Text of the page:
I am writing to announce the publication of my new book, Red Silk: Class, Gender, and Revolution in China's Yangzi Delta Silk Industry (Harvard University Asia Center, 2020) available in July 2020. Here is the press release:
A History of Silk Workers in China during the Turbulent mid-2oth Century
Red Silk is a history of China’s Yangzi Delta silk industry during the wars, crises, and revolutions of the mid-twentieth century. Based on extensive research in Chinese archives and focused on the 1950s, the book compares two very different groups of silk workers and their experiences in the revolution. Male silk weavers in Shanghai factories enjoyed close ties to the Communist party-state and benefited greatly from socialist policies after 1949. In contrast, workers in silk thread mills, or filatures, were mostly young women who lacked powerful organizations or ties to the revolutionary regime. For many filature workers, working conditions changed little after 1949 and politicized production campaigns added a new burden within the brutal and oppressive factory regime in place since the nineteenth century.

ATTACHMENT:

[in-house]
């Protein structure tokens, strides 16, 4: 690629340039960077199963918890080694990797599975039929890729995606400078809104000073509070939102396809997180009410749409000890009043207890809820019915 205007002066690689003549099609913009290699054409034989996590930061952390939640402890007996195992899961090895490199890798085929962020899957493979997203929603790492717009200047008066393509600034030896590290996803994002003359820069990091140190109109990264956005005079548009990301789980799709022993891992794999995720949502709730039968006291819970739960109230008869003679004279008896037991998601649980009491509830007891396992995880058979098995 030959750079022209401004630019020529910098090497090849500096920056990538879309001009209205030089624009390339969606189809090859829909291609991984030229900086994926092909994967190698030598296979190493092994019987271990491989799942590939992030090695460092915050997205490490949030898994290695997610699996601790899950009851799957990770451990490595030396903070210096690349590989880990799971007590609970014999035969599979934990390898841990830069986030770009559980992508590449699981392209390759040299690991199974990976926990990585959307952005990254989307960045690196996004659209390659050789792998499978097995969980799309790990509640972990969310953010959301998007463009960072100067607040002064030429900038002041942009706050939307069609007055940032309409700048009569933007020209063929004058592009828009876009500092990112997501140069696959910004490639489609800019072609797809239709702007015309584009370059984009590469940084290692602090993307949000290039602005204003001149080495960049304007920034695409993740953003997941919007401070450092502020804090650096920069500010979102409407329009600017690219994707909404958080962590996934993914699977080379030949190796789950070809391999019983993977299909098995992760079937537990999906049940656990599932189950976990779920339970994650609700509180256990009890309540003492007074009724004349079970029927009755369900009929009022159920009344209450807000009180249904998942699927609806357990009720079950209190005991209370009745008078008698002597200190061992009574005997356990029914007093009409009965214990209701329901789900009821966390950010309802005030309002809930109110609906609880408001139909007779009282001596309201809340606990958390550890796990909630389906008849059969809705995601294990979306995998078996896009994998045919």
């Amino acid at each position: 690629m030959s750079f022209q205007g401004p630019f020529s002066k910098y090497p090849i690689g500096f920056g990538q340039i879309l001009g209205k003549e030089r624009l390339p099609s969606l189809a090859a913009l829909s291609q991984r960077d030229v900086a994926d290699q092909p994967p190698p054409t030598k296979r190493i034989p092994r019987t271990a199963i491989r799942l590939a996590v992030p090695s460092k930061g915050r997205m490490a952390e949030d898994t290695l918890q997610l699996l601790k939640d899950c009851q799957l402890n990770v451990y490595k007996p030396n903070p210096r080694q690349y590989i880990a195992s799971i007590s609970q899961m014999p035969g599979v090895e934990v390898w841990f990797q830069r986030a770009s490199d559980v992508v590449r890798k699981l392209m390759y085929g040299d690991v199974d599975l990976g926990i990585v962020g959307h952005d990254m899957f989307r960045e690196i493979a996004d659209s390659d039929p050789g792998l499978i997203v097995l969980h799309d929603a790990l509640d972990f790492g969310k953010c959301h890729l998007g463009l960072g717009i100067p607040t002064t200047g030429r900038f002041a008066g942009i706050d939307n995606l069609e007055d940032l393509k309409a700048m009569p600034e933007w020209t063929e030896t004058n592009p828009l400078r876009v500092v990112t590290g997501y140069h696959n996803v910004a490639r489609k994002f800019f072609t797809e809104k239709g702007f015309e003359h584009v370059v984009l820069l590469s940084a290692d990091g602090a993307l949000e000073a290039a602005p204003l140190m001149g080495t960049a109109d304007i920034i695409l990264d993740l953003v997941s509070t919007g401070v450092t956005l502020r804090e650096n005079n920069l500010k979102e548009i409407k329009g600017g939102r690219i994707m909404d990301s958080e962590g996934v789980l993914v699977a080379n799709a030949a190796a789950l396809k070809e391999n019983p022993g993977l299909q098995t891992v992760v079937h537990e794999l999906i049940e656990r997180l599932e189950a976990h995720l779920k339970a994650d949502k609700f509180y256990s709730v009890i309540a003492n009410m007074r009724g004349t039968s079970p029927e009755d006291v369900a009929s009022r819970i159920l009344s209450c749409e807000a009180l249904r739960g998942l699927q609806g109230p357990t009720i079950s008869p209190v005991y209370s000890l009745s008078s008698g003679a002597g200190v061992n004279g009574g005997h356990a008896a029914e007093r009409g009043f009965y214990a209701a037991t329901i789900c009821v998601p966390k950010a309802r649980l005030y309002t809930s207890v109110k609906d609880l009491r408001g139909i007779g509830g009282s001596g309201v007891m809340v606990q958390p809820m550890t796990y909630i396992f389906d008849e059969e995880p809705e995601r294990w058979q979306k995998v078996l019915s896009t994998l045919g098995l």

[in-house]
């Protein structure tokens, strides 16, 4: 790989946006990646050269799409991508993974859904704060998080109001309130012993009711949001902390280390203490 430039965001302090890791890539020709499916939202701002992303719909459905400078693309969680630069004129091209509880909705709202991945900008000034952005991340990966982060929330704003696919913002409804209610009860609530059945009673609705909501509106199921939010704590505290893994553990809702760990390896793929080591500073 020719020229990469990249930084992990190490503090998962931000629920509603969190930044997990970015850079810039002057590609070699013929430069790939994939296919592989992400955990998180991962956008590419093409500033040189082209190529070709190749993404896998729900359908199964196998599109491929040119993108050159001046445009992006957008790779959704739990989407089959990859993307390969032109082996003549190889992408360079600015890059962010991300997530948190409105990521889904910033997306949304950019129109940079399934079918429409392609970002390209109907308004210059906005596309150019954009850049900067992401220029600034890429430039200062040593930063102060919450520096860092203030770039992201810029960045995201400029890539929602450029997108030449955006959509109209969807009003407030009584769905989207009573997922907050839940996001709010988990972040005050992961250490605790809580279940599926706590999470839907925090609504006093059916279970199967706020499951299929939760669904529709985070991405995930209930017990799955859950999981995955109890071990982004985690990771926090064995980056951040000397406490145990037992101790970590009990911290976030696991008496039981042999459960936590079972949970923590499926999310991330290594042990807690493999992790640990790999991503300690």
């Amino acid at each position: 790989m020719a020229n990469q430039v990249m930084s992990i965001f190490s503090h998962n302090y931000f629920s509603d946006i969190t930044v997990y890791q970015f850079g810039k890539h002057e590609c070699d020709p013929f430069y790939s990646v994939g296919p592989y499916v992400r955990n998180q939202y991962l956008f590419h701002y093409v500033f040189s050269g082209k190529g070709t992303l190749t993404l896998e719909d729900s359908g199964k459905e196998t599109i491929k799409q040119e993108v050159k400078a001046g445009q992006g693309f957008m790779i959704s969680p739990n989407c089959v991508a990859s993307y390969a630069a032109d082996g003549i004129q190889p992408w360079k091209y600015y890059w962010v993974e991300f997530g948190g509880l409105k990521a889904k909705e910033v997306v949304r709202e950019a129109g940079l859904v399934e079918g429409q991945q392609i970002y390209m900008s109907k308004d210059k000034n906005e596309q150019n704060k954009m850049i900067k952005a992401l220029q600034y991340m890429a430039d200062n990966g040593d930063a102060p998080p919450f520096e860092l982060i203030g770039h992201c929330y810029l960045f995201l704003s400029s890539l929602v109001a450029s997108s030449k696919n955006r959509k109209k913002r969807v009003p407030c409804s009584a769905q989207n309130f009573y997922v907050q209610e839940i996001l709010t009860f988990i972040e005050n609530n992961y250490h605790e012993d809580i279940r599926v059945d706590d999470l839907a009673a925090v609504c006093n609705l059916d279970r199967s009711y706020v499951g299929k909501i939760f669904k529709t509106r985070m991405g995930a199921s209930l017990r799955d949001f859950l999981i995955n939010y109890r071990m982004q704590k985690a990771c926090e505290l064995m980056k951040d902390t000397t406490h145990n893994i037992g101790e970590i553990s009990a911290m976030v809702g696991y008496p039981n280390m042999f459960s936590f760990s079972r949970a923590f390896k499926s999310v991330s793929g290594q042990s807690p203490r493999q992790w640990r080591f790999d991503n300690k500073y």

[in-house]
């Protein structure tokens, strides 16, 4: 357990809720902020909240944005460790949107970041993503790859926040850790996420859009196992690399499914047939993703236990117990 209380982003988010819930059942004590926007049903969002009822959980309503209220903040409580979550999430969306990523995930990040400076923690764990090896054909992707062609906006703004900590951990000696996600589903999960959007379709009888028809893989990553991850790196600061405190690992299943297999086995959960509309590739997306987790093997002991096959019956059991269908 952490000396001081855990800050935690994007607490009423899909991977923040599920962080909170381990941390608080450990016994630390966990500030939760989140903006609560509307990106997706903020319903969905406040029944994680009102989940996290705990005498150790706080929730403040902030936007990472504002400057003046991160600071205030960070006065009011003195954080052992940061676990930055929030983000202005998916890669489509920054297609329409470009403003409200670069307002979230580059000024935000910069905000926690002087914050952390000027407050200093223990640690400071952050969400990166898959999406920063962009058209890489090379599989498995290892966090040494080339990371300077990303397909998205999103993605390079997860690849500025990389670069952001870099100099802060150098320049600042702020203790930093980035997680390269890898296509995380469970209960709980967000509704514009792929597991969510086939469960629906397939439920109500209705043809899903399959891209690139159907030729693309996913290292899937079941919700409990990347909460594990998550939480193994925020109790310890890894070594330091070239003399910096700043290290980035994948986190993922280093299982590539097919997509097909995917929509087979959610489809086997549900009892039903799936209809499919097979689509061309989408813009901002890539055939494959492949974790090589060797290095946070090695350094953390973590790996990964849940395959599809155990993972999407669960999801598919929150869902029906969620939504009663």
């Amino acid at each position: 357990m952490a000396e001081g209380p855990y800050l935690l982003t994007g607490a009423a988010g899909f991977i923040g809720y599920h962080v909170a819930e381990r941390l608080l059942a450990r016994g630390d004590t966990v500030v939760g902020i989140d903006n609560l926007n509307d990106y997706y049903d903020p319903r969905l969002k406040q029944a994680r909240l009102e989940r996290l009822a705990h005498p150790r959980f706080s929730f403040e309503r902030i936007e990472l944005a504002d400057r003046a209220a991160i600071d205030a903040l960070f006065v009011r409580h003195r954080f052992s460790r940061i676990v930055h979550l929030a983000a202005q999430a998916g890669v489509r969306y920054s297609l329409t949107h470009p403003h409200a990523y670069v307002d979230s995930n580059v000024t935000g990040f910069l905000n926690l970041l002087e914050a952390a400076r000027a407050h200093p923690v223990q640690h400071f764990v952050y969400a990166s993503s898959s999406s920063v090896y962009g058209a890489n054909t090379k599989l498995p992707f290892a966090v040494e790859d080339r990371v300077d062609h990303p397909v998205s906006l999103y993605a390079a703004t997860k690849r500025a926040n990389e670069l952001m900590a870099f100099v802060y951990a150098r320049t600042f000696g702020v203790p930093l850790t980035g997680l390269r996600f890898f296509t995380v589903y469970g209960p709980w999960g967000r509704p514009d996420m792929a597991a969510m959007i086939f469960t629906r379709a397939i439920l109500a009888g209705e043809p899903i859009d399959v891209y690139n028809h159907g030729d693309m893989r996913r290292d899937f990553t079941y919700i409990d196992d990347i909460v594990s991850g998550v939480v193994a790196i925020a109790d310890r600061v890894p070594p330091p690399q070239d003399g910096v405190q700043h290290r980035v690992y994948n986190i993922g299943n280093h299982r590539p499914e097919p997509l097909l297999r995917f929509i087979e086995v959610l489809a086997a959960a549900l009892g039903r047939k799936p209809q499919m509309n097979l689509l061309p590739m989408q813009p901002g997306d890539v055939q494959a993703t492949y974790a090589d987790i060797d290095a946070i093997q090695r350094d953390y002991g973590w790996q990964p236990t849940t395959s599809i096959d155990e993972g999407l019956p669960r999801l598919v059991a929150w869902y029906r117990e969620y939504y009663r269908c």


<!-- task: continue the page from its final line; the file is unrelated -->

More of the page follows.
Both groups of workers and their employers had to adapt to rapidly changing circumstances. Their actions—protests, petitions, bribery, tax evasion—compelled the party-state to adjust its policies, producing new challenges. The results, though initially positive for many, were ultimately disastrous. By the end of the 1950s, there was widespread conflict and deprivation among silk workers and, despite its impressive recovery under Communist rule, the industry faced a crisis worse than war and revolution.
Harvard East Asian Monographs
Class, Gender, and Revolution in China’s Yangzi Delta Silk Industry
by Robert Cliver
Published by the Harvard University Asia Center
Distributed by Harvard University Press
July 2020 | 450 pp.
$75.00 • £60.95 • €67.50